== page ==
Thursday, May 29, 2008

Word is: Lt. Governor Surveys Mexican Border!

Lt. Governor Diane Denish flew in a NM National Guard helicopter along the Mexican border in Southern New Mexico on Tuesday, May 27, 2008. She says the troops and border guards are doing a good job patrolling the area, but the Federal Government needs to continue funding the operation and the state needs to provide housing assistance.

General Kenny Montoya, Cultural Affairs Secretary Stuart Ashman and Col. Richard A Clark Jr showed Denish new ground surveillance systems they are using to apprehend immigrants caught crossing the border illegally.

In this TELEPHONE INTERVIEW (via cell phone) Denish told me that the drug-cartels are responsible for more than 266 violent murders, south of the border, this year alone. She says many critically injured indigents come across the border for treatment and leave without paying their bills. She hopes Governor Richardson calls a special session in August to deal with health care issues like this.

Denish also says the soldiers and border agents assigned to the area still need affordable housing in Deming. Currently, most personnel commute from El Paso and Las Cruces. Denish says she'll ask the Mortgage Finance Authority to provide resources in Deming and Columbus.

Meanwhile we've learned the Lt. Governor will receive the top honor from the volunteer service commission. The award recognizes her for being the "architect" of the state's Blueprint for Civic engagement. On Saturday, May 31, Denish will be recognized in Atlanta as the American Service Commission’s “Friend of ASC” awardee. It is the major honor given by the group, which oversees 52 state commissions on volunteerism, the largest administrators of AmeriCorps funds in the nation.

Tom Brannen, executive director of the Commission, said the Lt. Governor was nominated by the chair of its board, Bill Basl, executive director of Washington State’s volunteerism commission.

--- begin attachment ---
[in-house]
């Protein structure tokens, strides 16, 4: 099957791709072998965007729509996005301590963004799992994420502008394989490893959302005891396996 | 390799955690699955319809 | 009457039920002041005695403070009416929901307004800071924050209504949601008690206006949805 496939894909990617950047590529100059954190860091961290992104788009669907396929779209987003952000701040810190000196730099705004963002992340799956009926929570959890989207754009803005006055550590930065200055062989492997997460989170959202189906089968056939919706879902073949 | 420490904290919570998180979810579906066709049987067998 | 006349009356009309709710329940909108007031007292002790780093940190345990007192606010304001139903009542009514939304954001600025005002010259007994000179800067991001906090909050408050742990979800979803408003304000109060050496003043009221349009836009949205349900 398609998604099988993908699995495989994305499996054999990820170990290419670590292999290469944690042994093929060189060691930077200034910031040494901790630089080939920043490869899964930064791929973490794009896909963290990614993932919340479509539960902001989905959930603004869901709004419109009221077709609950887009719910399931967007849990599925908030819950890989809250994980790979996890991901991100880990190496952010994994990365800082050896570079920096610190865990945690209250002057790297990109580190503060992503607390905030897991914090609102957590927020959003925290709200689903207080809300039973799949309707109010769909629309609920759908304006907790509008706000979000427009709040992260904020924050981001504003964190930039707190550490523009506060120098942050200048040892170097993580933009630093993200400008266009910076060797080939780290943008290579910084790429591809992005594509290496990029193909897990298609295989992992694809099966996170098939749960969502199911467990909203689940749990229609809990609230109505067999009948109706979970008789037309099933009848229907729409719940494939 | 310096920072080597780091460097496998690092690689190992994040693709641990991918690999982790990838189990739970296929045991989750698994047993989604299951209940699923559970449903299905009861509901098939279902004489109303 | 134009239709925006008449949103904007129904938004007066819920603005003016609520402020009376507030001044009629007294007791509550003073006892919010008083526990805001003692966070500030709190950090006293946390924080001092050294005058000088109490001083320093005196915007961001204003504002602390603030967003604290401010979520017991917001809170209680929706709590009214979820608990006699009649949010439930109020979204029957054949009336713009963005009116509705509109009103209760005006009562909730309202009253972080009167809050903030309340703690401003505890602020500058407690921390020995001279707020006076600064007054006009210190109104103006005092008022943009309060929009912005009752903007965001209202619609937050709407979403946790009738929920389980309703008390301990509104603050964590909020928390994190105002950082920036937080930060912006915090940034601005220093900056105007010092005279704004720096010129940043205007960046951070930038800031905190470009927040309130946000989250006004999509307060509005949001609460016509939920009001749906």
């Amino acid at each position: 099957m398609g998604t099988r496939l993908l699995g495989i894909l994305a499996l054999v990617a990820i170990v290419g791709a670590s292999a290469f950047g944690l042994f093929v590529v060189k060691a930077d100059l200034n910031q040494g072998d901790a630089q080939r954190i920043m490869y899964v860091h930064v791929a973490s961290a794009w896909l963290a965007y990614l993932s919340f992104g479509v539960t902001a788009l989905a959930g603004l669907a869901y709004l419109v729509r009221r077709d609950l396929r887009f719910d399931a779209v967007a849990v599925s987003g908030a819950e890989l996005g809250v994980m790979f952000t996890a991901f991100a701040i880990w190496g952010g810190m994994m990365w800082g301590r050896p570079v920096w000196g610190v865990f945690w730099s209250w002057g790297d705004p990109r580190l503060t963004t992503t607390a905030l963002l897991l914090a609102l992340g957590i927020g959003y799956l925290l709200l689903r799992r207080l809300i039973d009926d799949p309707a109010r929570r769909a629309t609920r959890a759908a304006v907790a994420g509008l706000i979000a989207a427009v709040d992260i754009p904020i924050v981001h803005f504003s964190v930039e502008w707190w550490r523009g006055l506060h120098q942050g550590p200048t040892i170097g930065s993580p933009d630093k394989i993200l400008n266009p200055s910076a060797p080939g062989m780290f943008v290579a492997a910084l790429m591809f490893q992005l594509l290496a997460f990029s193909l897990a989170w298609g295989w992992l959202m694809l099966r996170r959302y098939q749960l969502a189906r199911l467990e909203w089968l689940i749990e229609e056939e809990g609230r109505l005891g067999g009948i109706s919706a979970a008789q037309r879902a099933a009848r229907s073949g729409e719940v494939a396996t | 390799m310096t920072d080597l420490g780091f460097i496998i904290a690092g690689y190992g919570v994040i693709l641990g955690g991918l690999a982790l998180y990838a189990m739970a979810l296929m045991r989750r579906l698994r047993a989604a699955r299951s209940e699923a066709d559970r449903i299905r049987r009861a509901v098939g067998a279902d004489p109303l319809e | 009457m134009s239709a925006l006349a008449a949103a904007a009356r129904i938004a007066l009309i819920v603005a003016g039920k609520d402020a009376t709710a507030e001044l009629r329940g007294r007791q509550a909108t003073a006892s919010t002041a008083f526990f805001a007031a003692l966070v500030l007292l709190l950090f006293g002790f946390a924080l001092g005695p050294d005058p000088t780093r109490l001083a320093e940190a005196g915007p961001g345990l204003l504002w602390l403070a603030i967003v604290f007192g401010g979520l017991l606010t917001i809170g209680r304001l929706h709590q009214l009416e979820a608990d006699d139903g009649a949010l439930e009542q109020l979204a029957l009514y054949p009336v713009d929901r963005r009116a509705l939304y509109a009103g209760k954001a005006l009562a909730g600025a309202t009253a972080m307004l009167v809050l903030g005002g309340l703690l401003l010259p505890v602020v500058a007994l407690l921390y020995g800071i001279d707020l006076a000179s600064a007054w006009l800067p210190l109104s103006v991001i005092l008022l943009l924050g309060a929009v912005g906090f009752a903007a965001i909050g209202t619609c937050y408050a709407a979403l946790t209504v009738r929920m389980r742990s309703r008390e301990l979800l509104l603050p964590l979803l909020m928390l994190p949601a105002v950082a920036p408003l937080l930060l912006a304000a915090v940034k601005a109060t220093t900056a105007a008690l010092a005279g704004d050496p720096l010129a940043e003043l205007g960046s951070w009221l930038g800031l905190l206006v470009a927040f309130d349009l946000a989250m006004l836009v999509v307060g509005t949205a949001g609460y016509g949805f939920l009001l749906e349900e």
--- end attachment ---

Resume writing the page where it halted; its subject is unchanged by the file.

“This award goes to leaders who have done things to benefit our sector,” Mr. Brannen said. “Lt. Governor Denish, as chair of the New Mexico Commission for Community Volunteerism, has been the architect of the Blueprint for Service. We wanted to honor her for showing leadership on what our state governmental leaders are doing. Lt. Governor Denish is blazing the trail for that.”

The Blueprint for Civic Engagement, published in 2006, provides a framework for engaging New Mexicans of all ages and backgrounds in community-based activities that address the state's human, educational, environmental, public safety, health, housing, and other needs. Thanks in part to the document’s guidance, New Mexico has been one of the few states in the nation to see an increase in federal volunteerism money that support programs like AmeriCorps.

“We know that when people are engaged in their communities, they become healthier, happier and more committed to the public good,” Lt. Governor Denish said. “That’s especially true for our youths, who are otherwise at risk of truancy, dropping out and other illegal behaviors. Civic engagement is good for everyone.”

Past winners of the award are Robert Goodwin, past president and CEO of the Points of Light Foundation; Eli Segal, the founder of AmeriCorps; and Rosie Mauk, former director of AmeriCorps, the domestic version of Peace Corps.

Gregory Webb, executive director of the New Mexico Commission for Community Volunteerism said: “Lt. Governor Denish's leadership in the development of the Civic Blueprint has served as a roadmap not only for New Mexico, but for other states as well. Recently, the State of Colorado sent a delegation to meet with me to discuss how Colorado could emulate a similar plan for their state. This is a theme I am hearing more and more from other states from across the country."

Photos: MG Bralley

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